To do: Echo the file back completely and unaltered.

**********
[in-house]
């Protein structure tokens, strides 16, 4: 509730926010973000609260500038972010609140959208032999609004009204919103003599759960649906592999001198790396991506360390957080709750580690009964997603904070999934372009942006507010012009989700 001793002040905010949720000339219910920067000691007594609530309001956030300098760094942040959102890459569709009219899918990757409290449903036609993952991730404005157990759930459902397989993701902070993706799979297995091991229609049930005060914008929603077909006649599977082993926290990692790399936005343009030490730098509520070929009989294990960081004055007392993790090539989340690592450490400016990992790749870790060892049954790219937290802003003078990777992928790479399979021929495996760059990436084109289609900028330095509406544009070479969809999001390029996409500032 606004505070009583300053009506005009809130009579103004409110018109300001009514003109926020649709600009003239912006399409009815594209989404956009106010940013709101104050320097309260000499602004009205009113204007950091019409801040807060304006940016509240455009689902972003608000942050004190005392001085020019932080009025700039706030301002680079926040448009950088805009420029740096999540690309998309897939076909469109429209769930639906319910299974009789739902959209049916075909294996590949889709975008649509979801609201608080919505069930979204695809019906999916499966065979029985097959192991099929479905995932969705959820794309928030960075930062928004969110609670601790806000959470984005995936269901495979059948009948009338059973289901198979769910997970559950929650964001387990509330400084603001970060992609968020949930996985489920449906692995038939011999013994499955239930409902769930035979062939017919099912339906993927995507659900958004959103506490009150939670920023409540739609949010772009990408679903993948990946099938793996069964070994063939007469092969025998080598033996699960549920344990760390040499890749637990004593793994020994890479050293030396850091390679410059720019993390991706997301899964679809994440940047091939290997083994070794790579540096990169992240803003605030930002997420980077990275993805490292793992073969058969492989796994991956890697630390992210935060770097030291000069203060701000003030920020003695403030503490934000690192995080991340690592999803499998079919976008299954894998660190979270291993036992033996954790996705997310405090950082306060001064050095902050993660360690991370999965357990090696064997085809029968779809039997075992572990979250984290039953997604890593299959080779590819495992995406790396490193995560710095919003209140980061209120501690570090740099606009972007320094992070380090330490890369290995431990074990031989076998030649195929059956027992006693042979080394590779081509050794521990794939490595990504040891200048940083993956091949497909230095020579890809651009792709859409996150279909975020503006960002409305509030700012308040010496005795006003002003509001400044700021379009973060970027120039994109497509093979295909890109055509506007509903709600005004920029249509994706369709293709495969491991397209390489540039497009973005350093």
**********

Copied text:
[in-house]
């Protein structure tokens, strides 16, 4: 509730926010973000609260500038972010609140959208032999609004009204919103003599759960649906592999001198790396991506360390957080709750580690009964997603904070999934372009942006507010012009989700 001793002040905010949720000339219910920067000691007594609530309001956030300098760094942040959102890459569709009219899918990757409290449903036609993952991730404005157990759930459902397989993701902070993706799979297995091991229609049930005060914008929603077909006649599977082993926290990692790399936005343009030490730098509520070929009989294990960081004055007392993790090539989340690592450490400016990992790749870790060892049954790219937290802003003078990777992928790479399979021929495996760059990436084109289609900028330095509406544009070479969809999001390029996409500032 606004505070009583300053009506005009809130009579103004409110018109300001009514003109926020649709600009003239912006399409009815594209989404956009106010940013709101104050320097309260000499602004009205009113204007950091019409801040807060304006940016509240455009689902972003608000942050004190005392001085020019932080009025700039706030301002680079926040448009950088805009420029740096999540690309998309897939076909469109429209769930639906319910299974009789739902959209049916075909294996590949889709975008649509979801609201608080919505069930979204695809019906999916499966065979029985097959192991099929479905995932969705959820794309928030960075930062928004969110609670601790806000959470984005995936269901495979059948009948009338059973289901198979769910997970559950929650964001387990509330400084603001970060992609968020949930996985489920449906692995038939011999013994499955239930409902769930035979062939017919099912339906993927995507659900958004959103506490009150939670920023409540739609949010772009990408679903993948990946099938793996069964070994063939007469092969025998080598033996699960549920344990760390040499890749637990004593793994020994890479050293030396850091390679410059720019993390991706997301899964679809994440940047091939290997083994070794790579540096990169992240803003605030930002997420980077990275993805490292793992073969058969492989796994991956890697630390992210935060770097030291000069203060701000003030920020003695403030503490934000690192995080991340690592999803499998079919976008299954894998660190979270291993036992033996954790996705997310405090950082306060001064050095902050993660360690991370999965357990090696064997085809029968779809039997075992572990979250984290039953997604890593299959080779590819495992995406790396490193995560710095919003209140980061209120501690570090740099606009972007320094992070380090330490890369290995431990074990031989076998030649195929059956027992006693042979080394590779081509050794521990794939490595990504040891200048940083993956091949497909230095020579890809651009792709859409996150279909975020503006960002409305509030700012308040010496005795006003002003509001400044700021379009973060970027120039994109497509093979295909890109055509506007509903709600005004920029249509994706369709293709495969491991397209390489540039497009973005350093």